In an age where so many economies are desperately trying not to lose any more ground in the present, could it be that the ones more responsive to their rank-and-file electorates are the ones in the best position to (to borrow a quickly forgotten phrase) win the future?
|By: Gregg Levine Saturday September 24, 2011 11:30 am|
|By: Gregg Levine Friday August 5, 2011 3:17 pm|
News this week out of Japan that workers at the crippled Fukushima Daiichi nuclear plant have detected extremely high levels of radiation in and around reactor 1. The first incident, on August 1, pinned the Geiger counter at 10 sieverts (1000 rem)—yes, that’s as high as the device could measure, so that number is a minimum—and was taken at the base of a ventilation stack. The second reading, the following day, clocked in at five sieverts per hour inside the reactor building.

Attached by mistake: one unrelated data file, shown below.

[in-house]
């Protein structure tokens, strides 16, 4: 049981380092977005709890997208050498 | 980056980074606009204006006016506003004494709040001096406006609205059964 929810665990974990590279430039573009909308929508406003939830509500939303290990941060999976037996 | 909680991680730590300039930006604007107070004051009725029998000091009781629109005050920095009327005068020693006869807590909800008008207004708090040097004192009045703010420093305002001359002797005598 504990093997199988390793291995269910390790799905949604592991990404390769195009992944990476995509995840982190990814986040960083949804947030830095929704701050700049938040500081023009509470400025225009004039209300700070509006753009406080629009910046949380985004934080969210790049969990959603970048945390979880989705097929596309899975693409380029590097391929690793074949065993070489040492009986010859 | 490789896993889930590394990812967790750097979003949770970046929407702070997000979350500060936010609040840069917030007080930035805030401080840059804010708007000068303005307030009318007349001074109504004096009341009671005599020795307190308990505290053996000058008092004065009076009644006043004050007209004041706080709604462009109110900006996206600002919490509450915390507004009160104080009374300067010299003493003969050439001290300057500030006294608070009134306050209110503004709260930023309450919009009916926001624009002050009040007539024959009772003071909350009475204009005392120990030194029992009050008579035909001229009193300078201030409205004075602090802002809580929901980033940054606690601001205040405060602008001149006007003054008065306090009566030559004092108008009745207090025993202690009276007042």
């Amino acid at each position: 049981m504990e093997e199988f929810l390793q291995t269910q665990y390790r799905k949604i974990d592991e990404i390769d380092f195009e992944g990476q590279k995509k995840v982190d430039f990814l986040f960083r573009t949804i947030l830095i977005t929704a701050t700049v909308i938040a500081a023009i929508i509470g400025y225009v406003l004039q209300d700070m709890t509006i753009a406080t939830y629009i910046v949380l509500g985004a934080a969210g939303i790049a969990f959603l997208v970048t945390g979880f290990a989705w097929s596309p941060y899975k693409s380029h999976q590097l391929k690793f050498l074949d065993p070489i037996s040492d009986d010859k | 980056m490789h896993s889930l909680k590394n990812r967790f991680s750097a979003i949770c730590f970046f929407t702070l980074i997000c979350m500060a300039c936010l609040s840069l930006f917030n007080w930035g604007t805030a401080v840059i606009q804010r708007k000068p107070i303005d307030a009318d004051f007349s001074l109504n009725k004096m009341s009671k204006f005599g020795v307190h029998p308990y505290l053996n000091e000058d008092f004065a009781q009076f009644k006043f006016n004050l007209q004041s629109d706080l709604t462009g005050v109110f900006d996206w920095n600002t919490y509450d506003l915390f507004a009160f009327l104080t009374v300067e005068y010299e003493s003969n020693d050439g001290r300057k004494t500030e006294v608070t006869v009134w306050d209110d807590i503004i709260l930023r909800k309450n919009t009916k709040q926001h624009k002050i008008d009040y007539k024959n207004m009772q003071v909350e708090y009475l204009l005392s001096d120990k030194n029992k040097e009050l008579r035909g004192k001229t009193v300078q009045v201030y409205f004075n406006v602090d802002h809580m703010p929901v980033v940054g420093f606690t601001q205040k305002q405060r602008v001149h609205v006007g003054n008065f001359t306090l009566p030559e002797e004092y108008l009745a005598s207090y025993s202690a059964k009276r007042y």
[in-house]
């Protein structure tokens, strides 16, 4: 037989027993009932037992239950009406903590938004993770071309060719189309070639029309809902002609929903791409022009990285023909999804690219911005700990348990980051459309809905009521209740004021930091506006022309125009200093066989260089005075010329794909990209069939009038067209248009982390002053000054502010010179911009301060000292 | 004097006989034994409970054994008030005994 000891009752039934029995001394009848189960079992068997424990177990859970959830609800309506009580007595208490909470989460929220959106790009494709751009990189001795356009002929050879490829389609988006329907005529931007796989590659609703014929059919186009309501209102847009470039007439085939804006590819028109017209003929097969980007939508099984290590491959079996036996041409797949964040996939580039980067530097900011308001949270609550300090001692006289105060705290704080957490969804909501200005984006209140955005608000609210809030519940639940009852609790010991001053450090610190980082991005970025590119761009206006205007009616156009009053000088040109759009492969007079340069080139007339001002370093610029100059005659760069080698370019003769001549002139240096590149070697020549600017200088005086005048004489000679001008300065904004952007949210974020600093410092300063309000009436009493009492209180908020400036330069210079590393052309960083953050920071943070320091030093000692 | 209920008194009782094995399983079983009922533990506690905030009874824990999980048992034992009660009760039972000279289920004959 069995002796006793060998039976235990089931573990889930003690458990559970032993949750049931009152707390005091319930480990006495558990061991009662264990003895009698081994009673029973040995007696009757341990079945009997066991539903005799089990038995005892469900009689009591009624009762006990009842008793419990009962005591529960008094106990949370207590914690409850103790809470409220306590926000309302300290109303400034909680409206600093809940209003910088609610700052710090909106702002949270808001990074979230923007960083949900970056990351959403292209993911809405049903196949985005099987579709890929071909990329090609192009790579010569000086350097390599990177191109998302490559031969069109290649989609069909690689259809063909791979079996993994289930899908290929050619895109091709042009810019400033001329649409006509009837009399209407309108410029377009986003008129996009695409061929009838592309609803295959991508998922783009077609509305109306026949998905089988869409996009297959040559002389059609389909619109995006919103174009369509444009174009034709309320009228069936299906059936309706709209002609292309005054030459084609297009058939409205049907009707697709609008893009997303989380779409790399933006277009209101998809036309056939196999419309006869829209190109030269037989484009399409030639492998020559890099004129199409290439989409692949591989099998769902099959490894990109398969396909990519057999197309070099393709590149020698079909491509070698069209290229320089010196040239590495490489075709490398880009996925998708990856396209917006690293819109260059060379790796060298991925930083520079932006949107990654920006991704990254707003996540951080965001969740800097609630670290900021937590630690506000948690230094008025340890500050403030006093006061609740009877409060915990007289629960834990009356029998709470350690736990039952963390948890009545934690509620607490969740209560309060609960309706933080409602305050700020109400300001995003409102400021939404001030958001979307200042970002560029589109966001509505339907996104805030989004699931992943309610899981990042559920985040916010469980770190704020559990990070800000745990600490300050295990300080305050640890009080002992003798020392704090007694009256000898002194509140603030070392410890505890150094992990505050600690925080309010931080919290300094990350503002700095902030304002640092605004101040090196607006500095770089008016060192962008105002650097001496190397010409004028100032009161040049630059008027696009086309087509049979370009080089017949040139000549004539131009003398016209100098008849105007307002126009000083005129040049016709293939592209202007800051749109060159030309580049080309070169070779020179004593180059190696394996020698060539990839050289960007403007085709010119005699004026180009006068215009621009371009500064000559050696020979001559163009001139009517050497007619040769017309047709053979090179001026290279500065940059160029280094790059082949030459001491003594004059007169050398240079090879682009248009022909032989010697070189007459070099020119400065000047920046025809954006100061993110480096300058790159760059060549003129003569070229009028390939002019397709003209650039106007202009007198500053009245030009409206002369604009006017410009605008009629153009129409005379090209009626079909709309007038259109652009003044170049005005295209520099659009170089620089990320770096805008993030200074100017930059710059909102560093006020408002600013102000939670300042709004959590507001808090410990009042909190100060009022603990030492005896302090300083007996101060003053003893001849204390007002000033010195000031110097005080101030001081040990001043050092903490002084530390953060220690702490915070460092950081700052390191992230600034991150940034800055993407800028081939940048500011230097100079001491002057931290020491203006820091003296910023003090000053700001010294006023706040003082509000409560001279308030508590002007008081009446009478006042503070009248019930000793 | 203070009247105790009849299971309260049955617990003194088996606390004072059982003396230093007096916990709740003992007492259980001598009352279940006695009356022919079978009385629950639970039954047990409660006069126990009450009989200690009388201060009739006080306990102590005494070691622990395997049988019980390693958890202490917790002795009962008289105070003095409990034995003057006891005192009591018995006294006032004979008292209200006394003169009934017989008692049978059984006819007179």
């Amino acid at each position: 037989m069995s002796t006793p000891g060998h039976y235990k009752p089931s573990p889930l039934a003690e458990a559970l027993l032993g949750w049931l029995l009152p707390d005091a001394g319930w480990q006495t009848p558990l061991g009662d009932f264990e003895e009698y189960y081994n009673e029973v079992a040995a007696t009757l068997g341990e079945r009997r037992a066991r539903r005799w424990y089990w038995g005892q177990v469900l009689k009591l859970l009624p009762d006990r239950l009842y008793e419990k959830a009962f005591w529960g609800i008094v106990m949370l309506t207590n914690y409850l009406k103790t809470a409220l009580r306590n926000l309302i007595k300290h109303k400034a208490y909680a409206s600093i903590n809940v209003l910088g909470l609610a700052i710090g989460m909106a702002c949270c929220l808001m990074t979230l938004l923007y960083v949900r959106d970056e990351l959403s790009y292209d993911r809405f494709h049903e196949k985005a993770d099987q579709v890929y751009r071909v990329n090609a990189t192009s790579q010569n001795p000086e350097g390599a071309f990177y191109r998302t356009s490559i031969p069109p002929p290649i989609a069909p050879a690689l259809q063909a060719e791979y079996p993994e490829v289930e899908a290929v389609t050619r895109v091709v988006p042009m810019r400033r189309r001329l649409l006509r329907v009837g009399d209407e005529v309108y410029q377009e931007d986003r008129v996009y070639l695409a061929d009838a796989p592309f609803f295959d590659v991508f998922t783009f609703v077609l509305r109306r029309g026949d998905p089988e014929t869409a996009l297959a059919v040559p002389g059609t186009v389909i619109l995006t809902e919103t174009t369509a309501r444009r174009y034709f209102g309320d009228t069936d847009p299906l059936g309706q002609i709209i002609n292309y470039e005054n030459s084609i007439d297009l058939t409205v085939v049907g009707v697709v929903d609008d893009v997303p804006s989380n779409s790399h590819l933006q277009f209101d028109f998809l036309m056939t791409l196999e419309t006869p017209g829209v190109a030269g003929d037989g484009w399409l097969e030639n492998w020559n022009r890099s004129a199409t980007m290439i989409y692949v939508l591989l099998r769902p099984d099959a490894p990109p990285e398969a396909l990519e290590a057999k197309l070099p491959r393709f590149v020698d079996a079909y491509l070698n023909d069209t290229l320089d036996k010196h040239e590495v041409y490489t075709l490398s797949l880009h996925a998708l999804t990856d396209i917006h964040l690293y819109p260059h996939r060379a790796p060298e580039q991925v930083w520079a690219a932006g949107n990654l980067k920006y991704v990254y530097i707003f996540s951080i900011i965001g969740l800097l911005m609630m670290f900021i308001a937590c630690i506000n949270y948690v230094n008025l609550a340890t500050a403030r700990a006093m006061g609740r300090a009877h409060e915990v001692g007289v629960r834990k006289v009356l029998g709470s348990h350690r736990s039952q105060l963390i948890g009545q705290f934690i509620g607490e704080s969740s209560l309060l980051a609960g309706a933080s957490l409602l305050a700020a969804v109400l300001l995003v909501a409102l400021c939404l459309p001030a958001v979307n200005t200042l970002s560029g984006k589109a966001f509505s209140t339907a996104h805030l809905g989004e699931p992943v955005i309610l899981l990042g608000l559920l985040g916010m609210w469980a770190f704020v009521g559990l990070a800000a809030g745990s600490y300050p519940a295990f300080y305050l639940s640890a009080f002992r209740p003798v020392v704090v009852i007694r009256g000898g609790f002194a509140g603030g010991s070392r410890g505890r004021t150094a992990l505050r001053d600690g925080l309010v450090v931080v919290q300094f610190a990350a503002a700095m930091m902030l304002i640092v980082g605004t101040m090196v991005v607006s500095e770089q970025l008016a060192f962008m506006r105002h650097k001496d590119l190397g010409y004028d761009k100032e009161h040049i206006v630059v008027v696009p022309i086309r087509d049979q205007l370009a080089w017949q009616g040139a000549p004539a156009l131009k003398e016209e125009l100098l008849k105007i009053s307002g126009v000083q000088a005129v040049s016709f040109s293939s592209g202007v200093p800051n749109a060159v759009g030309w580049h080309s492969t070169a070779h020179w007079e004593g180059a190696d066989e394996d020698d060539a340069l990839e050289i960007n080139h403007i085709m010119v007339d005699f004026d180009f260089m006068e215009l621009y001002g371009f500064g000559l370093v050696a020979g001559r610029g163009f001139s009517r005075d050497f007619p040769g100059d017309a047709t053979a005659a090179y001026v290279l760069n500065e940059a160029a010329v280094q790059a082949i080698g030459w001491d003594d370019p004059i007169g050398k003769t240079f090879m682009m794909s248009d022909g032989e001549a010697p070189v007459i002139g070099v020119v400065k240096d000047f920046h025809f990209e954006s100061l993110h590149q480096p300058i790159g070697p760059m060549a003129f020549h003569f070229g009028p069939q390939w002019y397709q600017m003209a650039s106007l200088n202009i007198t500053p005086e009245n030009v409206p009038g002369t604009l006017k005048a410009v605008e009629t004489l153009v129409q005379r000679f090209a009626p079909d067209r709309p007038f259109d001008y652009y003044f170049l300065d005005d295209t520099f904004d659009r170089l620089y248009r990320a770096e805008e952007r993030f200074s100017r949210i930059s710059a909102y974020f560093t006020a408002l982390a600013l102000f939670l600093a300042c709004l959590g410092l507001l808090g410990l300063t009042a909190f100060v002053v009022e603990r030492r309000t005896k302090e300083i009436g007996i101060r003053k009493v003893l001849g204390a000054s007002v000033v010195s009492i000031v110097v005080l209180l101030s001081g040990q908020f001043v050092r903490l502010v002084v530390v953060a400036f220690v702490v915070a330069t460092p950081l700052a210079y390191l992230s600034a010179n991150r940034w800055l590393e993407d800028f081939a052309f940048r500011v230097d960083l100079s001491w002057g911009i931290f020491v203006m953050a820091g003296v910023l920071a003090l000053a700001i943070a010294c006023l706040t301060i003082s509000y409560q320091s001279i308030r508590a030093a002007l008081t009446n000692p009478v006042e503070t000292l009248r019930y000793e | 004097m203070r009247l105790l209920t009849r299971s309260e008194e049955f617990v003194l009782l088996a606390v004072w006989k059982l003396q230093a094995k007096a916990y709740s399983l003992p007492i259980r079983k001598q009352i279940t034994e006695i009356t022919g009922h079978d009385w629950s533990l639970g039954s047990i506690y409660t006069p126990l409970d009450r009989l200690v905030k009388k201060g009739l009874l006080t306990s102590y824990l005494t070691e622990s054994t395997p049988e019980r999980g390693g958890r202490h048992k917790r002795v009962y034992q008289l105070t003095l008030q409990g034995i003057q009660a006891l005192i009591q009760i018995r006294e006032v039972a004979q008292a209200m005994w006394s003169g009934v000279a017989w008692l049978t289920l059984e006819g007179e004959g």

I have yet to read an explanation for the discovery of the second reading, but the initial, sky-high measurement on Monday has me and many others scratching heads. A thousand rem is not some little ho-hum number. A half-hour of exposure at that level is fatal in a matter of days, I am told. Where did that radiation come from?
|By: Gregg Levine Friday July 15, 2011 5:15 pm|
While most of creation is still trying to predict if Congress will raise the debt ceiling, and what will happen to the economy if they don’t, I thought I’d spend some quality time with disasters quite present, and in some ways, quite predictable. I am talking about nuclear power in the wake of Japan’s Fukushima disaster.
|By: Gregg Levine Friday May 13, 2011 9:36 am|
Three countries–one gets 29 percent of its electricity from nuclear power, one gets 26 percent from nuclear, and one gets 20 percent. Guess which one is winning the future. . . or, more to point, guess which one is not.